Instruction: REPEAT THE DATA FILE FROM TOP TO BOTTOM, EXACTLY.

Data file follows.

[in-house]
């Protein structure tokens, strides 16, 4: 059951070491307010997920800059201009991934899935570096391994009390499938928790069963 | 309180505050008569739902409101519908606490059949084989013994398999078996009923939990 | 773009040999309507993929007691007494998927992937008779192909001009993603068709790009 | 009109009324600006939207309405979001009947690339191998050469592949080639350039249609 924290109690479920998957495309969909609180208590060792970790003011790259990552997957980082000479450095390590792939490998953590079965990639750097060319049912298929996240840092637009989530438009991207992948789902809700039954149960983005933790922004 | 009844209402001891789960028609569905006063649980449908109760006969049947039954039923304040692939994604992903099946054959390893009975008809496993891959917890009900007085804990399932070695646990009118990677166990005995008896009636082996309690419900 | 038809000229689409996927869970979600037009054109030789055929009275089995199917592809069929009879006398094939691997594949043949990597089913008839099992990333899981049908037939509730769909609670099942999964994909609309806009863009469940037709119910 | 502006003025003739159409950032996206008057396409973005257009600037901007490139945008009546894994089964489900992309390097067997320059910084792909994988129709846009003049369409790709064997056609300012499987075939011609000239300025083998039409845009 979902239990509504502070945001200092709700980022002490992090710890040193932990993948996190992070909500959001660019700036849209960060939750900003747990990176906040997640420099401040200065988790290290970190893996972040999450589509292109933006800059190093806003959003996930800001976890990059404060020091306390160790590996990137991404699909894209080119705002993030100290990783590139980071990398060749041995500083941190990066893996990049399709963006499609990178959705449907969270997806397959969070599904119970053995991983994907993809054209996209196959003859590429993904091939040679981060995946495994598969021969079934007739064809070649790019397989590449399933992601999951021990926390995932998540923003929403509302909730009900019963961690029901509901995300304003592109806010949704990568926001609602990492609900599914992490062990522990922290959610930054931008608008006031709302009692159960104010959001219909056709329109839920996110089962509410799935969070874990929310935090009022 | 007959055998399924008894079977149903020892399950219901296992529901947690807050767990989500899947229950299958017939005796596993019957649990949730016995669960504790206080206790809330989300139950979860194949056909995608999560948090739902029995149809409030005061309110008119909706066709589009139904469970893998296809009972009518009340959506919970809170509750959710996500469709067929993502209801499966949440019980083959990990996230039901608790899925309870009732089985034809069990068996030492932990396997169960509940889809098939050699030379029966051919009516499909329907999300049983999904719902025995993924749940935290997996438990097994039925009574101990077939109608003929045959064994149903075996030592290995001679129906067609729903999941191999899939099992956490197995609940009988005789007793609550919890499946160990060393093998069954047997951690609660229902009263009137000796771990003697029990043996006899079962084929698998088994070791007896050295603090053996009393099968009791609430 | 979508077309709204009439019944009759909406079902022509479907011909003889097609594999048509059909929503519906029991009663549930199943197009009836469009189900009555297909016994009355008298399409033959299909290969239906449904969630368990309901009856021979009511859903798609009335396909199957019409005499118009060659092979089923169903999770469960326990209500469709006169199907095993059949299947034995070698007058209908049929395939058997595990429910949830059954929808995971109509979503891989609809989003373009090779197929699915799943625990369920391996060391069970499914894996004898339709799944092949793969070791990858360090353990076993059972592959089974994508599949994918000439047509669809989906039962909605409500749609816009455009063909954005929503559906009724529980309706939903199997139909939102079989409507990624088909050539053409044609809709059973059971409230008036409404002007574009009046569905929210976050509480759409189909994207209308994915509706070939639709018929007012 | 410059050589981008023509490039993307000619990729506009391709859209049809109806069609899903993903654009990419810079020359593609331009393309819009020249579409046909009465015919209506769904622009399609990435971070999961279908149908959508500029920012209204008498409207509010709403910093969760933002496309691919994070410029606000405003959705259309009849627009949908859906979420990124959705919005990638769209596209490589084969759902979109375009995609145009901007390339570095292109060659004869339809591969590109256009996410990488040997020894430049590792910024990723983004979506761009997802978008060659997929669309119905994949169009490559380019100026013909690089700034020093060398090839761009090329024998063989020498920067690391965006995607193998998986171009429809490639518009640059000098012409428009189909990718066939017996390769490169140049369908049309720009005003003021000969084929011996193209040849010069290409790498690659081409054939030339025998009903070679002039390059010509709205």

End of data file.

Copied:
[in-house]
């Protein structure tokens, strides 16, 4: 059951070491307010997920800059201009991934899935570096391994009390499938928790069963 | 309180505050008569739902409101519908606490059949084989013994398999078996009923939990 | 773009040999309507993929007691007494998927992937008779192909001009993603068709790009 | 009109009324600006939207309405979001009947690339191998050469592949080639350039249609 924290109690479920998957495309969909609180208590060792970790003011790259990552997957980082000479450095390590792939490998953590079965990639750097060319049912298929996240840092637009989530438009991207992948789902809700039954149960983005933790922004 | 009844209402001891789960028609569905006063649980449908109760006969049947039954039923304040692939994604992903099946054959390893009975008809496993891959917890009900007085804990399932070695646990009118990677166990005995008896009636082996309690419900 | 038809000229689409996927869970979600037009054109030789055929009275089995199917592809069929009879006398094939691997594949043949990597089913008839099992990333899981049908037939509730769909609670099942999964994909609309806009863009469940037709119910 | 502006003025003739159409950032996206008057396409973005257009600037901007490139945008009546894994089964489900992309390097067997320059910084792909994988129709846009003049369409790709064997056609300012499987075939011609000239300025083998039409845009 979902239990509504502070945001200092709700980022002490992090710890040193932990993948996190992070909500959001660019700036849209960060939750900003747990990176906040997640420099401040200065988790290290970190893996972040999450589509292109933006800059190093806003959003996930800001976890990059404060020091306390160790590996990137991404699909894209080119705002993030100290990783590139980071990398060749041995500083941190990066893996990049399709963006499609990178959705449907969270997806397959969070599904119970053995991983994907993809054209996209196959003859590429993904091939040679981060995946495994598969021969079934007739064809070649790019397989590449399933992601999951021990926390995932998540923003929403509302909730009900019963961690029901509901995300304003592109806010949704990568926001609602990492609900599914992490062990522990922290959610930054931008608008006031709302009692159960104010959001219909056709329109839920996110089962509410799935969070874990929310935090009022 | 007959055998399924008894079977149903020892399950219901296992529901947690807050767990989500899947229950299958017939005796596993019957649990949730016995669960504790206080206790809330989300139950979860194949056909995608999560948090739902029995149809409030005061309110008119909706066709589009139904469970893998296809009972009518009340959506919970809170509750959710996500469709067929993502209801499966949440019980083959990990996230039901608790899925309870009732089985034809069990068996030492932990396997169960509940889809098939050699030379029966051919009516499909329907999300049983999904719902025995993924749940935290997996438990097994039925009574101990077939109608003929045959064994149903075996030592290995001679129906067609729903999941191999899939099992956490197995609940009988005789007793609550919890499946160990060393093998069954047997951690609660229902009263009137000796771990003697029990043996006899079962084929698998088994070791007896050295603090053996009393099968009791609430 | 979508077309709204009439019944009759909406079902022509479907011909003889097609594999048509059909929503519906029991009663549930199943197009009836469009189900009555297909016994009355008298399409033959299909290969239906449904969630368990309901009856021979009511859903798609009335396909199957019409005499118009060659092979089923169903999770469960326990209500469709006169199907095993059949299947034995070698007058209908049929395939058997595990429910949830059954929808995971109509979503891989609809989003373009090779197929699915799943625990369920391996060391069970499914894996004898339709799944092949793969070791990858360090353990076993059972592959089974994508599949994918000439047509669809989906039962909605409500749609816009455009063909954005929503559906009724529980309706939903199997139909939102079989409507990624088909050539053409044609809709059973059971409230008036409404002007574009009046569905929210976050509480759409189909994207209308994915509706070939639709018929007012 | 410059050589981008023509490039993307000619990729506009391709859209049809109806069609899903993903654009990419810079020359593609331009393309819009020249579409046909009465015919209506769904622009399609990435971070999961279908149908959508500029920012209204008498409207509010709403910093969760933002496309691919994070410029606000405003959705259309009849627009949908859906979420990124959705919005990638769209596209490589084969759902979109375009995609145009901007390339570095292109060659004869339809591969590109256009996410990488040997020894430049590792910024990723983004979506761009997802978008060659997929669309119905994949169009490559380019100026013909690089700034020093060398090839761009090329024998063989020498920067690391965006995607193998998986171009429809490639518009640059000098012409428009189909990718066939017996390769490169140049369908049309720009005003003021000969084929011996193209040849010069290409790498690659081409054939030339025998009903070679002039390059010509709205």